Friday, May 19, 2017

Daily Kos — Mueller isn't entirely shielded from Trump, but firing him would cause a colossal fallout


The appointment of a special counsel to oversee the Trump-Russia investigation brings to mind the question whether Trump could again fire someone who is getting too close to the truth. Apparently, the answer is yes he can.

Here is Robert Reich’s explanation:

Kudos to Deputy Attorney General Rod J. Rosenstein for appointing former FBI Director Robert Mueller as special counsel to oversee the investigation into the Trump administration's alleged ties with Russia and interference in the presidential election.

Bear in mind, though, that Mueller won’t have the independence of a special prosecutor appointed under the Office of Independent Counsel. That office no longer exists. The law establishing it was enacted in 1978 in response to the Watergate scandal, and expired in 1999. The office was separate from the Justice Department, and counsel were appointed by a panel of judges from the U.S. Court of Appeals for the District of Columbia.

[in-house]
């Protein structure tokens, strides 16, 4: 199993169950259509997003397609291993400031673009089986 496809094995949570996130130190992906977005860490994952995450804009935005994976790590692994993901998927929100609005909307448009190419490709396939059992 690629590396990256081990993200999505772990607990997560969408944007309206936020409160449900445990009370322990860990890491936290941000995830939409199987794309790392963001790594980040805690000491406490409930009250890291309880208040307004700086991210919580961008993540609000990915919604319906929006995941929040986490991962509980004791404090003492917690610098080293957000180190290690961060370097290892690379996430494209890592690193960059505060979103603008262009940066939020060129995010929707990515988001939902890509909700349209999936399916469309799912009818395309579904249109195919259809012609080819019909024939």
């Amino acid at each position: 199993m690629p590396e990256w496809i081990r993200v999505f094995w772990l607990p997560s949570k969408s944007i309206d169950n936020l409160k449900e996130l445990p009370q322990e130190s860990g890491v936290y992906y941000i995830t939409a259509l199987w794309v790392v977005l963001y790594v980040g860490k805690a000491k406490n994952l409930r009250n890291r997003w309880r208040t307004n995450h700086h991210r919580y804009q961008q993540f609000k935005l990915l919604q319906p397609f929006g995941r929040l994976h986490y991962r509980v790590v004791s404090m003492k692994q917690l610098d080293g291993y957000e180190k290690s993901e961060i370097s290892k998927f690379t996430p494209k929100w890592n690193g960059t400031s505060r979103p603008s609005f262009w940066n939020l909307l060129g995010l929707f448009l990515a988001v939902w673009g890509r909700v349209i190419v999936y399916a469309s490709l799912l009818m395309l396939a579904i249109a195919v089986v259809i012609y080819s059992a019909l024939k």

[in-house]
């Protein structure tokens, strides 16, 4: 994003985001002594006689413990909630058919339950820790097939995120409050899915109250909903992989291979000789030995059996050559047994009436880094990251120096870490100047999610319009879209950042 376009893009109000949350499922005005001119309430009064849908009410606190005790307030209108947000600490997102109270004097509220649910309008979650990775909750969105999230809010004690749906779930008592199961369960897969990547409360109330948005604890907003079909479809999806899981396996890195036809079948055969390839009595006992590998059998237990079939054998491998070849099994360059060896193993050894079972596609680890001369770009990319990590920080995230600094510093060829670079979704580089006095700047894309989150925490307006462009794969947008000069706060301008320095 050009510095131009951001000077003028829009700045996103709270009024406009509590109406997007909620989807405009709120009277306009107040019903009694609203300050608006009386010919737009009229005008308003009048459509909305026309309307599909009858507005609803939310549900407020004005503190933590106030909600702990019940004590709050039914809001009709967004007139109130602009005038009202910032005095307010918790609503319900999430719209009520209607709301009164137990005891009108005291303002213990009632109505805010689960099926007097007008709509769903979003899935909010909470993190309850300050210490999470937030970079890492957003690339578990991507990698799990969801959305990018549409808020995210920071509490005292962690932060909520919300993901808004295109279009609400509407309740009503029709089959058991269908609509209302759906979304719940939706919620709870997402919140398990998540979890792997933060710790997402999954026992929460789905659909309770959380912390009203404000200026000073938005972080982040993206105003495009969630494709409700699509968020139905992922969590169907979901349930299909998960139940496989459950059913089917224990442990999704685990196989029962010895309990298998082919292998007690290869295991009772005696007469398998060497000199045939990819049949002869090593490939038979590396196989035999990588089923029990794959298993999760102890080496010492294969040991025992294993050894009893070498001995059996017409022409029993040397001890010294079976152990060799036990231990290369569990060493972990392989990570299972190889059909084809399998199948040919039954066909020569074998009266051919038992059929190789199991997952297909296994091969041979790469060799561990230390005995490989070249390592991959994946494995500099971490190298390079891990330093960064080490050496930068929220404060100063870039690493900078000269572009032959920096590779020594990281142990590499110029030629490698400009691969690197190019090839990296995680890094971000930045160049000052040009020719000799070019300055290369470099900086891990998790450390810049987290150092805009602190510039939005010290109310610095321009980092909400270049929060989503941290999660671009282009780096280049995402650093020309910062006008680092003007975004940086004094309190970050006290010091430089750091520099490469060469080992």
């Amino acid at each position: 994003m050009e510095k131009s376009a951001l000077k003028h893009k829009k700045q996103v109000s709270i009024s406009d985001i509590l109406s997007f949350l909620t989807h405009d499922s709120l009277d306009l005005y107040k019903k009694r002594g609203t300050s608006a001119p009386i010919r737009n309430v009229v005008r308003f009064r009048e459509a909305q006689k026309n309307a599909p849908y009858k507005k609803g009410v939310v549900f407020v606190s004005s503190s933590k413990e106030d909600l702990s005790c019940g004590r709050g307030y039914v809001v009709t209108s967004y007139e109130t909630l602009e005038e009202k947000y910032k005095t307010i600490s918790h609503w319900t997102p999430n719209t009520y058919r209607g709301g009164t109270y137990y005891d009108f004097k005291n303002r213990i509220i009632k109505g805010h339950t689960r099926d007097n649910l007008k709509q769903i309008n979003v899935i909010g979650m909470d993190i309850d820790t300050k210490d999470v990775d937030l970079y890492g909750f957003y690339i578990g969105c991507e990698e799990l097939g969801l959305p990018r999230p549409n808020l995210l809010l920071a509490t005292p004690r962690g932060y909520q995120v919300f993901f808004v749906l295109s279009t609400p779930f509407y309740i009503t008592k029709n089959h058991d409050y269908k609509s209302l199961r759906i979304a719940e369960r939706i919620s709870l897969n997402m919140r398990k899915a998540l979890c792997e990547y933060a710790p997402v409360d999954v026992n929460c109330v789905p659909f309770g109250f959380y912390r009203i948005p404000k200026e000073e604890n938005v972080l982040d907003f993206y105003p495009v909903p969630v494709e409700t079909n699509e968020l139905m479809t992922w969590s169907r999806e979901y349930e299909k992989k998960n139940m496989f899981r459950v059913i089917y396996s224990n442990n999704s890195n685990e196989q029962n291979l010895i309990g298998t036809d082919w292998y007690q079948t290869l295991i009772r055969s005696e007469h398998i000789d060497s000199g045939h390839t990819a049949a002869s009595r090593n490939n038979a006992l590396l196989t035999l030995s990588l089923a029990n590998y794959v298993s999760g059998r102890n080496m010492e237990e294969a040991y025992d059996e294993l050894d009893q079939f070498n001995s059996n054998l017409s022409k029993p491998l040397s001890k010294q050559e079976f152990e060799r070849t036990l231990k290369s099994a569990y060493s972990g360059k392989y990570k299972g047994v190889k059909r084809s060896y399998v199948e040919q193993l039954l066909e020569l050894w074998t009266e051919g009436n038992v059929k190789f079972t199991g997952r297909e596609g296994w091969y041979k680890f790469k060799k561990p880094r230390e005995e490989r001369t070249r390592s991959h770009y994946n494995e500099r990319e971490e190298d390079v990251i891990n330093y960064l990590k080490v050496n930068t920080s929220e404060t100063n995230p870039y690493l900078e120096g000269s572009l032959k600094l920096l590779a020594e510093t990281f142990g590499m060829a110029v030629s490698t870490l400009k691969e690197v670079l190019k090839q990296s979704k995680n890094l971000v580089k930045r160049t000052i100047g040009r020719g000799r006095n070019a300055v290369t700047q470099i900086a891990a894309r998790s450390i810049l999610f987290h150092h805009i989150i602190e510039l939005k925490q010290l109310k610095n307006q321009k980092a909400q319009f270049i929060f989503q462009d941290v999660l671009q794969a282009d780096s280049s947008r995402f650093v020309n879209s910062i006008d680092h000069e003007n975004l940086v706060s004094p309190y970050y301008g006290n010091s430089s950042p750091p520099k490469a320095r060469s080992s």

So if Trump doesn't like what Mueller is doing or discovering, he can fire Mueller just like Nixon fired Archibald Cox.

Which is why Congress must renew the independent counsel law, providing for the appointment of an independent special prosecutor who cannot be fired by the president or the attorney general.

Robert Mueller with James Comey at Mueller's
retirement from leading the FBI in 2013.

(Photo Credit: Nicholas Kamm/Afp/Getty Images)
Mueller isn't entirely shielded from Trump, but firing him would cause a colossal fallout

By Kerry Eleveld









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